I wish I could go back in time and sit with myself in that hospital room. With my husband leaning against the balcony rail looking out at the blue sky and with my sleeping angel Kendra lying beside me. The cars raced along the road and yet in this room time stood still. She laid still. I wish now that I could hold my hand and look myself in the eye and tell myself that it will all be okay, even if part of me will always be broken, life will still be beautiful.
Kendra was my second daughter and was born still the day before her due date. I did all the same things I did in my first daughter Skye’s pregnancy, how on earth did we end up here? We presented to the hospital because I could no longer feel her moving inside of me, ever the optimist I thought that everything would still be fine, that she was okay, but I was so deeply wrong. The feeling of placing my hand on my big pregnant belly without a baby moving inside is the kind of emptiness that will never leave me. Thankfully the love that I felt from the moment she was placed on my chest will also never leave me, and it is the very thing that enables me to keep going. She had died in utero of fetal-maternal haemorrhage, a massive and spontaneous haemorrhage where her blood left her body, travelled through her umbilical cord and flooded into my body. We know this is the diagnosis, but we may never know the ‘why’. I didn’t know stillbirth still happened, especially in ‘textbook’ pregnancies. If only I knew what I now know.
One of my greatest fears after losing Kendra was that not only had I been stripped of my child and stripped of my innocent view of pregnancy, but that the person I once was would be gone forever. How could I possibly live a life where I continued to be my positive and happy self I once was when my daughter had died before me. The truth I would come to discover was that I would never be that person again, but I could rebuild myself to be a better person, and do so by honouring my daughter’s name and creating a legacy for her to be proud of.
Something I learned about with the birth of my first daughter was the term ‘matrescence’. The journey, similar in gravity to adolescence, in where a woman is forever changed when becoming a mother, how she changes as a person deep to her core and how biologically and emotionally we become wired differently. I had days where I would struggle with raising my first daughter, with my whole life turned upside down, no longer being able to do what I want when I want, wondering who I even was anymore aside from a sleep deprived milk machine. Over time I got used to this new life, and this new me.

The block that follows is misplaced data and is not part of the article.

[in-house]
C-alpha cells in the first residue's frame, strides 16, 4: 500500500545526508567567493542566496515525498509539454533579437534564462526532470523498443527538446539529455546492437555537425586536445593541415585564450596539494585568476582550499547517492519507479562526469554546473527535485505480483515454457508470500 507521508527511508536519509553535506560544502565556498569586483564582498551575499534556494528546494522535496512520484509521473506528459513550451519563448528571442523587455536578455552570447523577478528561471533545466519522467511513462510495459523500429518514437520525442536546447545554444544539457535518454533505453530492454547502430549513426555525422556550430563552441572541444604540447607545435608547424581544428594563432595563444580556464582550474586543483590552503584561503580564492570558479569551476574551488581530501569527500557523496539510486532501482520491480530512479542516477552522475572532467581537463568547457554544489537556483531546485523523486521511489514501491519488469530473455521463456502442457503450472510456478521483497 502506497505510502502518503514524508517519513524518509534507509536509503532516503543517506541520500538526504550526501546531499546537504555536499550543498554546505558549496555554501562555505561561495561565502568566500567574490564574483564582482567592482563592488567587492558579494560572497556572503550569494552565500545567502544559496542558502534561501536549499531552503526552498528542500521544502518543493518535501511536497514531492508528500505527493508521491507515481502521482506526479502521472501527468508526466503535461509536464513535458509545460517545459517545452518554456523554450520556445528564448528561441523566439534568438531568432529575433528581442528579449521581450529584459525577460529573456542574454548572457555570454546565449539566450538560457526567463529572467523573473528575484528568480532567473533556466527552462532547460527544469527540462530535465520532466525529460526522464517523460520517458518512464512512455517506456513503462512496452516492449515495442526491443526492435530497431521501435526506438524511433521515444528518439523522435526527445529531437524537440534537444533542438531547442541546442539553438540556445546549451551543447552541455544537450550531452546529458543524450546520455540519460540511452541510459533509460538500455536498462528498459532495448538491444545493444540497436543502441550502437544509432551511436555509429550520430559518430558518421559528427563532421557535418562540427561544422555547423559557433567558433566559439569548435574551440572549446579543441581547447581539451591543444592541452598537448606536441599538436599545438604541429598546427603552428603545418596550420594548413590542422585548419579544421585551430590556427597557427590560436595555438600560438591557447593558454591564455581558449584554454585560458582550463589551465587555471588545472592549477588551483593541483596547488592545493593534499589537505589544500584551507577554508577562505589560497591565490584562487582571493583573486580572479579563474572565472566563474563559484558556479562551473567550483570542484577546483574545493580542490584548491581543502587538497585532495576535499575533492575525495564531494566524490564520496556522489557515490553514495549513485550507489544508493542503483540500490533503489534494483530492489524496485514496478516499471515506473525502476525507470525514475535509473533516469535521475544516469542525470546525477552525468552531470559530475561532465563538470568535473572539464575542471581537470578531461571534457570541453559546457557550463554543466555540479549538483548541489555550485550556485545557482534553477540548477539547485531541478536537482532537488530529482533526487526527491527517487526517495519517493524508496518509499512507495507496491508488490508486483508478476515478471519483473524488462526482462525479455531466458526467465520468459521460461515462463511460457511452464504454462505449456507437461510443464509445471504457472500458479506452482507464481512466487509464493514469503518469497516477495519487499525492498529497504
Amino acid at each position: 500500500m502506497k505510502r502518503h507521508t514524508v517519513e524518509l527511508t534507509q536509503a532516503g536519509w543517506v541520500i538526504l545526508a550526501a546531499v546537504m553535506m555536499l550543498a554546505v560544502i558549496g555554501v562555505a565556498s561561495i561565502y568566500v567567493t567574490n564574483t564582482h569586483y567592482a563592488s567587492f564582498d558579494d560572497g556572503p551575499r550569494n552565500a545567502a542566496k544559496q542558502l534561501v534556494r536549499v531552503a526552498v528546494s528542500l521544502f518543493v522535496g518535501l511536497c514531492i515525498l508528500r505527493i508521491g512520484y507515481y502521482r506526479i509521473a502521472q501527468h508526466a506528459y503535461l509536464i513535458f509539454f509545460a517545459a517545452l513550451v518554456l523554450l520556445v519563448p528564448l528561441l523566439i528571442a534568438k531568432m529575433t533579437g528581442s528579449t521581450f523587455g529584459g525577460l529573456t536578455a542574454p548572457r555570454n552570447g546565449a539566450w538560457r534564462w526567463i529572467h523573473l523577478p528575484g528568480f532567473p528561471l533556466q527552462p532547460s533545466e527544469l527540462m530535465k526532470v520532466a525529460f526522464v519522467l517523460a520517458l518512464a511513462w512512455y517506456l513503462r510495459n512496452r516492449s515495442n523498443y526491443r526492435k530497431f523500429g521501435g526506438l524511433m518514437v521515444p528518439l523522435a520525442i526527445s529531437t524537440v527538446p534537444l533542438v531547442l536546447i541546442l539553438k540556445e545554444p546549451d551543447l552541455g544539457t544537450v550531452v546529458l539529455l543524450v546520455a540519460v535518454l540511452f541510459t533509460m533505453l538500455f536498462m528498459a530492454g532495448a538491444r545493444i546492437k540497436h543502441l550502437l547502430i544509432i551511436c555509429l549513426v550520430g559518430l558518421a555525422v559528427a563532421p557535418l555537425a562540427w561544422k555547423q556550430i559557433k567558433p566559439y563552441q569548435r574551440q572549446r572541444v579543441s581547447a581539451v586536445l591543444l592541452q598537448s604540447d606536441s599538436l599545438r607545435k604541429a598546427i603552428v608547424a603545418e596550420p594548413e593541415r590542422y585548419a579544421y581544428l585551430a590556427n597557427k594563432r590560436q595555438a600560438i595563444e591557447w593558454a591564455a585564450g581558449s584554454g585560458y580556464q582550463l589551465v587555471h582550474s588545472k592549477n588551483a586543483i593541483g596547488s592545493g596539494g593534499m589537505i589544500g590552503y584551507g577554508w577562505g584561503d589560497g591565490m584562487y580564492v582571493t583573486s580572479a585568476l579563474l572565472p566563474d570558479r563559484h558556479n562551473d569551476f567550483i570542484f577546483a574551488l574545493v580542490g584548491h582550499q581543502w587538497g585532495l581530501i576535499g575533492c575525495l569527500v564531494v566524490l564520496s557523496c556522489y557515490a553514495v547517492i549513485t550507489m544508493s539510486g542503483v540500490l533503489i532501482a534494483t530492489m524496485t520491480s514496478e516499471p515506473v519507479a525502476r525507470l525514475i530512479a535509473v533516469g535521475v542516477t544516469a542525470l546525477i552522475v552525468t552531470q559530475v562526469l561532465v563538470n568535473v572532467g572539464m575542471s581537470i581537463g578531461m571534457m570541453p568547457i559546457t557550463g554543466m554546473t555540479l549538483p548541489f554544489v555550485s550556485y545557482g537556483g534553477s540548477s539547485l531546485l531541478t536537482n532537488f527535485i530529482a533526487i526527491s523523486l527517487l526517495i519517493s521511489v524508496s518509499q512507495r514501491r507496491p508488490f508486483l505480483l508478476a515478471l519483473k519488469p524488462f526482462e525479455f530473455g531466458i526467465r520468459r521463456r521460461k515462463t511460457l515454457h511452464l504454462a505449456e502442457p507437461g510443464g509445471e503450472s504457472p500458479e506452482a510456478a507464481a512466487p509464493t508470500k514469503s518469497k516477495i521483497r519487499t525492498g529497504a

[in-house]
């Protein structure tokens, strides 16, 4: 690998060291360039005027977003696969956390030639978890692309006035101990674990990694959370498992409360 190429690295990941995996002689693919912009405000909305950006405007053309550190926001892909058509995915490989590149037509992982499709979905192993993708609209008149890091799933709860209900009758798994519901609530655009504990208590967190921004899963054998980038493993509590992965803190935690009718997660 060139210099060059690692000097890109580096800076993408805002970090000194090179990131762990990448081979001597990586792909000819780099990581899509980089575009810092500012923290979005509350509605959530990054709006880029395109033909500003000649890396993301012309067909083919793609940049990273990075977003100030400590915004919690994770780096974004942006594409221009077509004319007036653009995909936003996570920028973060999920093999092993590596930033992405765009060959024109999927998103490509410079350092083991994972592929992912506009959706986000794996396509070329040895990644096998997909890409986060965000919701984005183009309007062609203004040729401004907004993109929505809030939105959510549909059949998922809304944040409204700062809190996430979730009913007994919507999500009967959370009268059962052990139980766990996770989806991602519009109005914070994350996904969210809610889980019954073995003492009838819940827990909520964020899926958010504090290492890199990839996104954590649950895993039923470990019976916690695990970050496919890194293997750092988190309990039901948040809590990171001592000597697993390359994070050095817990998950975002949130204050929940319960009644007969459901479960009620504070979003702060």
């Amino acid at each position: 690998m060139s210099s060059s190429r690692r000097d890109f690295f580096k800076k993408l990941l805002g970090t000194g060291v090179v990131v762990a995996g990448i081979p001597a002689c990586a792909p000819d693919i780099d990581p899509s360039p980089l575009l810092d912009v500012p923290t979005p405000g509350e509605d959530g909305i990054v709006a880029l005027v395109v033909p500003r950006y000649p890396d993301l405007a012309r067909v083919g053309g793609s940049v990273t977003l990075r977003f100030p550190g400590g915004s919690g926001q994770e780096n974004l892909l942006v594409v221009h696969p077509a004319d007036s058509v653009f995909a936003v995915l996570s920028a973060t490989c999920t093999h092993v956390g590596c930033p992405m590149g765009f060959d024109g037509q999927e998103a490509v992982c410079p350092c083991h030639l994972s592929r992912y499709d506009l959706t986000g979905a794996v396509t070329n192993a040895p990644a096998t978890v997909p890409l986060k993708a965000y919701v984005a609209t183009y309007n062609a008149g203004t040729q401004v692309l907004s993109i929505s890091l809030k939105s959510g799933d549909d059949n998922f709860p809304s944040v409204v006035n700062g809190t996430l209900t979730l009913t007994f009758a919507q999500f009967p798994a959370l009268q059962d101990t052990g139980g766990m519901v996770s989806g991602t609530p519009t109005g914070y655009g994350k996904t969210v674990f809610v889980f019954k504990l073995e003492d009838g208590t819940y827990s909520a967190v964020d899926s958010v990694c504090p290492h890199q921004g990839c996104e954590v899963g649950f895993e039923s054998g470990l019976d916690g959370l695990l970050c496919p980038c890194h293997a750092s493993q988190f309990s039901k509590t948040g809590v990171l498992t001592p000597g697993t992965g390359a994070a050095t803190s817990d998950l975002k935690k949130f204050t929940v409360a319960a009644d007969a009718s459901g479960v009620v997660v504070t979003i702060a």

After losing Kendra I think people around me saw me as a grieving mother, but the truth is there was so much more to my journey than that. Yes, I was grieving, but I was also on a journey of matrescence, a struggle of letting go of the life I once had and the person I once was and the fear that the woman on the other side of it all was not worthy enough to carry on in this life. I am a different person now because of the gifts of love, gratitude and belief in everlasting life that my daughter Kendra gave me.
The journey of grief never leaves you, it is a constant battle and it rears its ugly head when you least expect it. However once you allow yourself to truly let go of the person you once were you can finally start to heal and you will come into your own. I had to say goodbye to myself, to place her down where she belonged and to turn towards the future me, allowing myself to fully embrace her, whatever she may be. The old me is gone now. With each tear I wept desperately, my soul howling for Kendra to come back, my soul was also mourning the person I once knew when I looked in the mirror behind these now tired and sad eyes.
To begin with I felt like I wanted space from the people around me, and yet at the same time didn’t want to be left alone or treated differently. In hindsight I feel like I wanted space from expectation. From the expectation to be ‘normal’, to be able to hold space for anyone or anything else, I wanted space from my old reality. A times I felt alone, but the truth is I will never be alone again, with this beautiful soul guiding me forward. I didn’t want to be part of the loss club of mums, I did not want this to define me, but I also wanted to relate to others. I soon learned these women were crucial to my healing. I want to share with you a quote that I felt so deep to my core;
“Even as I rocked on my knees howling I detected soft breathing behind the roaring. I leaned in, listened. It was the murmuring of ten million mothers, backward and forward in time and right now who had lost children. They were lifting me up. Holding me. They had woven a net of their broken hearts and they were keeping me safe. I realised that one day I would take my rightful place as a link in this web and I would hold my sister-mothers when their children died. Then, my only task was to grieve and be cradled in their love” – Mirabai Starr.
I want you to know you are not alone.
I believe you when you say you did everything right. I know mumma.
We walk along side you as you walk this road of grief and matrescence.
We will applaud you when you arise into your newest version of you.
So to the version of me who was in that hospital room fearful of what life would now become.
And let yourself fall.
When you need us, come and find us, and we will scoop you up and help you carry on.
Written by Bonnie Jean – Kendra’s mother
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